Customer Reviews for

Communist Manifesto and Other Writings (Barnes & Noble Classics Series)

Average Rating 3.5
( 52 )
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(18)

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Sort by: Showing 1 – 20 of 52 Customer Reviews
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  • Posted February 28, 2009

    The Ultimate For Understanding . . .

    Never have I fully understood what was so threatening about Communism. The concept, as explained by most, always seemed so benign. In such a large world, surely there could be some way to coexist. Why did it have to be one or the other. Reading this book has introduced me to the call for action brought about by the Communist philosophy - a total annihilation of every class other than the proletariat. While magnanimous in its acknowledgement of prior class struggles and accomplishments, it sees those revolutions and movements as only the beginning, not going far enough. The Manifesto clearly outlines that there must be antagonism to existing opposition parties with any means necessary. It's ending thought is a call for a forcible overthrow of all existing social conditions. Certainly the book advocates a me or them mentality.

    5 out of 8 people found this review helpful.

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  • Anonymous

    Posted February 23, 2009

    Good quick read

    This is a very provocative book. Good start for anyone wanting to know more about communism and socialism.

    3 out of 3 people found this review helpful.

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  • Anonymous

    Posted April 7, 2006

    The Communist Manifesto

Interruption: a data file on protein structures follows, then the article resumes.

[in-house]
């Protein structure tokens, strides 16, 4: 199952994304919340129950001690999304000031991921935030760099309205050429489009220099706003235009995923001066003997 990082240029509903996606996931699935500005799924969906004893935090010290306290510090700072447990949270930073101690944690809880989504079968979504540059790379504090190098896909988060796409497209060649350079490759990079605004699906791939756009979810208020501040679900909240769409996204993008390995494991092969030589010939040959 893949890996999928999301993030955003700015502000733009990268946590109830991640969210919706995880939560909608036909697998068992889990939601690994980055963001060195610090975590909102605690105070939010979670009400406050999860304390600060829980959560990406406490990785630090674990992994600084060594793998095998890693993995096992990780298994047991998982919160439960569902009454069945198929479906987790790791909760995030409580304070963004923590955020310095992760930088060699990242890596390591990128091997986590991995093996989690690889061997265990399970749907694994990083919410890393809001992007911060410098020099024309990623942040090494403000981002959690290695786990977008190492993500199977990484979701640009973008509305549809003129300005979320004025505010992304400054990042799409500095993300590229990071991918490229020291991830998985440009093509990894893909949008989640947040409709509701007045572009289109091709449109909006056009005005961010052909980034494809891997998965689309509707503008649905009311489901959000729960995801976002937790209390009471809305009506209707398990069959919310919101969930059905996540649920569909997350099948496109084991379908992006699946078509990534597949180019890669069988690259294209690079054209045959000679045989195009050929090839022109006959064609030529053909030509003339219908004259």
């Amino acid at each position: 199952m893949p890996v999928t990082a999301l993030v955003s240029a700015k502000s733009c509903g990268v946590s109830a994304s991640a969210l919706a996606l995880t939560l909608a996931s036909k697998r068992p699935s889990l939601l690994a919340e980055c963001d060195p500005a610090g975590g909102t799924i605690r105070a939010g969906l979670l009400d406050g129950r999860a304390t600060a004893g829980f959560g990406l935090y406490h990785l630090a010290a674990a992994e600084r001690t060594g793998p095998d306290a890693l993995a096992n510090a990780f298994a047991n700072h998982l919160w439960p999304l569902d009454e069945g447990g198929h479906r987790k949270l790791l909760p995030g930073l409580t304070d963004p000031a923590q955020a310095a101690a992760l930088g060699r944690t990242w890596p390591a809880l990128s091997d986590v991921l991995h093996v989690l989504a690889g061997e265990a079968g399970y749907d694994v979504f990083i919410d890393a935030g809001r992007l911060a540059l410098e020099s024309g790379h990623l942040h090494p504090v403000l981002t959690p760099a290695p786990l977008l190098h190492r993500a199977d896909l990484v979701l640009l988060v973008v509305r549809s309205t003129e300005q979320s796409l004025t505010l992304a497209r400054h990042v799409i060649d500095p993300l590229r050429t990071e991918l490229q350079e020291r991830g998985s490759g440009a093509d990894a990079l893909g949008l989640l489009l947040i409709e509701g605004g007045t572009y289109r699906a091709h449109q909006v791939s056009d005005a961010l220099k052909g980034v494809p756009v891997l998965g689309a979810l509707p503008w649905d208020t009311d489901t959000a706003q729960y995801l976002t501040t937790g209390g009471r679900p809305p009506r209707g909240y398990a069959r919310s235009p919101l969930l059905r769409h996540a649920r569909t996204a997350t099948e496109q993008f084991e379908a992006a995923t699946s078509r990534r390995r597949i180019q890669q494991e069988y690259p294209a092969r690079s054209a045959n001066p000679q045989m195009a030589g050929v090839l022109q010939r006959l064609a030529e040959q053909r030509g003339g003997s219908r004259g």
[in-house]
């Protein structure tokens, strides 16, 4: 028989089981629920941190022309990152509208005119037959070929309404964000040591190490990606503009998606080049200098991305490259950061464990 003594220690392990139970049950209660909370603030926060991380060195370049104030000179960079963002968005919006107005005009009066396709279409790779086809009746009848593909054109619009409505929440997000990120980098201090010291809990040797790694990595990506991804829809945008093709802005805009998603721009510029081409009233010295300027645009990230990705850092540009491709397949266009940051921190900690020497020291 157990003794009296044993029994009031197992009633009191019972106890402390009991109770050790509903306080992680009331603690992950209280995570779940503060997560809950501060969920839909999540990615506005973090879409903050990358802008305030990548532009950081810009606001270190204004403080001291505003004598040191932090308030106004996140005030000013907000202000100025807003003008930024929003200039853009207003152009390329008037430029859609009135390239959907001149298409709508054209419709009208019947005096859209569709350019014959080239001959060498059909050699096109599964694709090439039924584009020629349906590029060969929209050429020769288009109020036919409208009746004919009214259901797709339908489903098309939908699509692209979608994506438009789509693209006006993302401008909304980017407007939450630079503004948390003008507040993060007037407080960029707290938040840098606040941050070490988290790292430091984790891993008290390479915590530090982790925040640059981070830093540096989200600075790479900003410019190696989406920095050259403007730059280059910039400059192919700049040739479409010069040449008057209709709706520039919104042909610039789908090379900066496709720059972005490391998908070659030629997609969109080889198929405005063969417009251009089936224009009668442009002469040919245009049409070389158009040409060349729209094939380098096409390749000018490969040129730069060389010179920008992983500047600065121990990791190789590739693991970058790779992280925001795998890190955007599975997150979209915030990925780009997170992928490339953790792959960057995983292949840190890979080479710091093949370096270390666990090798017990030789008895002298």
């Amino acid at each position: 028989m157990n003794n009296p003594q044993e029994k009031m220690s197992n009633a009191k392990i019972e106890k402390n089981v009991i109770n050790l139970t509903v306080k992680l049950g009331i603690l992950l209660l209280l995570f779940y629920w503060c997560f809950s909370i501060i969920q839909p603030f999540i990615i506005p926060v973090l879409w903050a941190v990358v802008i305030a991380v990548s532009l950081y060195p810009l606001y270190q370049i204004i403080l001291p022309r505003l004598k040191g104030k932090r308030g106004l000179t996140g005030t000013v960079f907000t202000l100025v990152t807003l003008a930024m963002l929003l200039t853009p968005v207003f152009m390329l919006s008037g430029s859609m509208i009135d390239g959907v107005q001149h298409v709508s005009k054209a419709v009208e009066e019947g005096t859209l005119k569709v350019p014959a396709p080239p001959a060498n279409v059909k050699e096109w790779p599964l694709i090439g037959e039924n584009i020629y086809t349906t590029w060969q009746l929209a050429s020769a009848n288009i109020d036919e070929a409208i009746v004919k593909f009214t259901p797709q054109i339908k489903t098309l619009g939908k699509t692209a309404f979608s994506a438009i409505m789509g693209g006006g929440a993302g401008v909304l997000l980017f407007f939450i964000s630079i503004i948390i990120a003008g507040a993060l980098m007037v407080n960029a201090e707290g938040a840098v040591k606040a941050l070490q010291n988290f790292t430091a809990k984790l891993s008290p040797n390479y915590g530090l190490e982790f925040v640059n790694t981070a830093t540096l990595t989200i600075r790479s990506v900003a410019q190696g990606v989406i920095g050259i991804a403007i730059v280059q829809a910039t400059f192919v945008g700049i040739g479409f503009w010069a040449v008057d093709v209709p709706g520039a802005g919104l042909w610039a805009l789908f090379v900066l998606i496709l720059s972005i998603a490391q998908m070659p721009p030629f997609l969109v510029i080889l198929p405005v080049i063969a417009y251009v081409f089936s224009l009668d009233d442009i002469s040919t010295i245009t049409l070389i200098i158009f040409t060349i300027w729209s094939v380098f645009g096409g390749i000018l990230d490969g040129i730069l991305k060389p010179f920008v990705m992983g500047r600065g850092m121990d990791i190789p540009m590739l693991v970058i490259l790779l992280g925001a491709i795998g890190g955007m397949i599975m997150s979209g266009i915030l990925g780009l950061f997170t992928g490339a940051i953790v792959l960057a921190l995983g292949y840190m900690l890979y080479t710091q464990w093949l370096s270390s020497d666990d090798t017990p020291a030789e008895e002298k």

William Murphy 04/05/?06 per. 2 The Communist Manifesto In Karl Marx and Friedrich Engels? book, The Communist Manifesto, Marx implies that no matter how important or how worthless you are, you are all equal. In Karl Marx?s historical nonfiction he mainly talks about having a classless society. In his book you have two classes 'the working class', also known as the proletarians, and 'the middle class', also known as the bourgeoisie. Karl Marx believed that the working class is the foundation of a surviving country, and as long as there was work, there was a working class. The Manifesto describes the struggle that the proletarians had when they were first created. As industry advanced, the number of workers increased, which made them realize that the working class was the majority and that they control the means of production. Karl Marx made the bourgeoisie the antagonist of the book. He tried to show you the negative things of the middle class such as how lazy and disrespectful they were to the working class. The setting of this book takes place all around the world, because Karl Marx had many followers of his beliefs. No country has ever succeeded in creating a communist society. In order to have a communist society there needs to be economic equality, no government, people own the 'Means of production', and no classes. 'The communists disdain, unworthy of one's consideration or respect, to conceal their views and aims. They openly declare that their ends can be attained only by the forcible overthrow of all existing social conditions. Let the ruling classes tremble at a communist revolution. The proletarians have nothing to lose but their chains. They have a world to win. WORKINGMEN OF ALL COUNTRIES, UNITE!' Karl Marx ends the Manifesto with that quote. What disappointed me about this book is how his communistic ideas never succeeded. You will never know if a communist society is a better method of running a country. I give this book a thumbs up and would suggest it to everyone.